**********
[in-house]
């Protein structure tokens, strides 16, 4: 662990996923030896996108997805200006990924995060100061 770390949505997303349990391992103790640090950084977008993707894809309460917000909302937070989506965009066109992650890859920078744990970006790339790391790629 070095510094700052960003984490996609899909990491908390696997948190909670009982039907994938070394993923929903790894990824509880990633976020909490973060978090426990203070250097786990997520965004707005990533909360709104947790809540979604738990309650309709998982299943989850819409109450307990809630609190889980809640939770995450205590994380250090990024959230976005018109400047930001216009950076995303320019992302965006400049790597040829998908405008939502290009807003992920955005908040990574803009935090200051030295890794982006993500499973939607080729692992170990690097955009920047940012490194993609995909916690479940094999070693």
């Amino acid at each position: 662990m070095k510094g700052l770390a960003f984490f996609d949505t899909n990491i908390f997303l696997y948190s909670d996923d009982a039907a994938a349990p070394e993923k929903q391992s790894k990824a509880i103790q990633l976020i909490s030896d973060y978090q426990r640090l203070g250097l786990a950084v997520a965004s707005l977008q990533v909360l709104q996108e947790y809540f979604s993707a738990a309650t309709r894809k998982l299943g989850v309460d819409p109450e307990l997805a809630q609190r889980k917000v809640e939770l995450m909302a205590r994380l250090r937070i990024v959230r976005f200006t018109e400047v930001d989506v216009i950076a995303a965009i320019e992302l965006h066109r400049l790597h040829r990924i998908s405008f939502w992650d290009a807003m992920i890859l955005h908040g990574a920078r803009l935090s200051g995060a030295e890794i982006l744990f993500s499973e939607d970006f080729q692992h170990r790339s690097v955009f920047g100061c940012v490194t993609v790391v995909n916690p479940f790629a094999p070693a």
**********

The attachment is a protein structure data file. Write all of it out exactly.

[in-house]
């Protein structure tokens, strides 16, 4: 662990996923030896996108997805200006990924995060100061 770390949505997303349990391992103790640090950084977008993707894809309460917000909302937070989506965009066109992650890859920078744990970006790339790391790629 070095510094700052960003984490996609899909990491908390696997948190909670009982039907994938070394993923929903790894990824509880990633976020909490973060978090426990203070250097786990997520965004707005990533909360709104947790809540979604738990309650309709998982299943989850819409109450307990809630609190889980809640939770995450205590994380250090990024959230976005018109400047930001216009950076995303320019992302965006400049790597040829998908405008939502290009807003992920955005908040990574803009935090200051030295890794982006993500499973939607080729692992170990690097955009920047940012490194993609995909916690479940094999070693």
């Amino acid at each position: 662990m070095k510094g700052l770390a960003f984490f996609d949505t899909n990491i908390f997303l696997y948190s909670d996923d009982a039907a994938a349990p070394e993923k929903q391992s790894k990824a509880i103790q990633l976020i909490s030896d973060y978090q426990r640090l203070g250097l786990a950084v997520a965004s707005l977008q990533v909360l709104q996108e947790y809540f979604s993707a738990a309650t309709r894809k998982l299943g989850v309460d819409p109450e307990l997805a809630q609190r889980k917000v809640e939770l995450m909302a205590r994380l250090r937070i990024v959230r976005f200006t018109e400047v930001d989506v216009i950076a995303a965009i320019e992302l965006h066109r400049l790597h040829r990924i998908s405008f939502w992650d290009a807003m992920i890859l955005h908040g990574a920078r803009l935090s200051g995060a030295e890794i982006l744990f993500s499973e939607d970006f080729q692992h170990r790339s690097v955009f920047g100061c940012v490194t993609v790391v995909n916690p479940f790629a094999p070693a």